I don’t know where it came from, but in the juiced-ball 2019 environment, Ty France had one of the best minor league seasons I have ever seen, nearly topping the hallowed .400 mark with a .399/.477/.770 overall slash. Those results didn’t immediately translate to big league success (as is typical with a player’s development). However, while most would say he already has experienced his big league breakout somewhere between 2020 and 2021 (with a combined .294/.368/.449 slash) I keep thinking back on that 2019 and believe there is another level left for France to unlock. At 27, he is just beginning to enter the average player’s peak seasons, and I want him on my fantasy teams to see what materializes. He no longer carries the sell-high tag he did during his 2019 rookie campaign and his numbers are solid enough for him to carry solid-enough value (heh), but considering he will likely be playing just first base moving forward and he hasn’t shown the same power as other options there, you can likely obtain him for cheap enough. If he unlocks the deeper potential I think he has, it will have been well worth the investment. (Ross Jensen)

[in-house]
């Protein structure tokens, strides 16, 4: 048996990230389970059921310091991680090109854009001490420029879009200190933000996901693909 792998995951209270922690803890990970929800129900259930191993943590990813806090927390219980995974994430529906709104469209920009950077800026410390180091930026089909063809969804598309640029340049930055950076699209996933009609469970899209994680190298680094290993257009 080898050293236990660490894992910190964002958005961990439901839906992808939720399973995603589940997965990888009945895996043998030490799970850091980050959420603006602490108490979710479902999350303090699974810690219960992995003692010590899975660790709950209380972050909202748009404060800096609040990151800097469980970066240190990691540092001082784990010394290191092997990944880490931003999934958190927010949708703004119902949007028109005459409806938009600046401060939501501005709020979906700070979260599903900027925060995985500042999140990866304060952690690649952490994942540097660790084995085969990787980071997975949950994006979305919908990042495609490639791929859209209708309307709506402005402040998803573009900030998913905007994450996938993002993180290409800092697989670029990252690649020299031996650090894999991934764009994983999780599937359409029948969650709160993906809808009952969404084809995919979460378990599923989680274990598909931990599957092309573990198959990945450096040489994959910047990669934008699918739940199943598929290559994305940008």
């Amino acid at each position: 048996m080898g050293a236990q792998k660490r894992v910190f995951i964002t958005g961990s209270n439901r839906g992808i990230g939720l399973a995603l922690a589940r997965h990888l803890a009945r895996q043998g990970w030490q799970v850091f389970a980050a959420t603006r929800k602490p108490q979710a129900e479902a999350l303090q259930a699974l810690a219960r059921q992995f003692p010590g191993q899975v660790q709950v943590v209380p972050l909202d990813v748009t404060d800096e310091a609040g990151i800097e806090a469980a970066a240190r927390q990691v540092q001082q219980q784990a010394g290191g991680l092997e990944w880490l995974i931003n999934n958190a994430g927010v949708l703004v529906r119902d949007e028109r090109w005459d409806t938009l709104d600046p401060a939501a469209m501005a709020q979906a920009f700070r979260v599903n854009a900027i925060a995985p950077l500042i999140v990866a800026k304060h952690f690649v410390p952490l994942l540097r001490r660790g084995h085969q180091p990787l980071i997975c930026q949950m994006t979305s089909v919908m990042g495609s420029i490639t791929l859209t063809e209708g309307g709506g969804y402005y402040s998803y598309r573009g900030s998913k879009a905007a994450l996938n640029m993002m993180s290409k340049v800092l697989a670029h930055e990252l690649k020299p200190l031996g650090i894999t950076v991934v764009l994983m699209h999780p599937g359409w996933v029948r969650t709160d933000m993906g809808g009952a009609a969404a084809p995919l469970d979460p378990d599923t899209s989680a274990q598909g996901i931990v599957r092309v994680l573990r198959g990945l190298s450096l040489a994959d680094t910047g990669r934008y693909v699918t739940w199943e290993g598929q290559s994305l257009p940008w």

Luis Garcia, 2B, WAS

Garcia has been on the fast-track since he began professional baseball as a 17 year-old.  Other than a hiccup facing much more advanced pitching as a 19 year-old in Double-A, he has pretty much risen to the occasion.  Garcia made his MLB debut at age 20, a pretty rare accomplishment for professional baseball players, and despite posting his best numbers in the minors before finishing in the pros, nobody seems to be talking about him.  Here’s what I see – a young man, still not yet 22, who is showing developing power (.599 SLG in Triple-A), improving plate discipline (.371 OBP), and who has a clear path for playing time with the Nationals to learn the nuances of the MLB level.  If anyone can have an Ozzie Albies-like ascension, it’s Luis Garcia. (Ross Jensen)

Ryan Mountcastle, 1B, BAL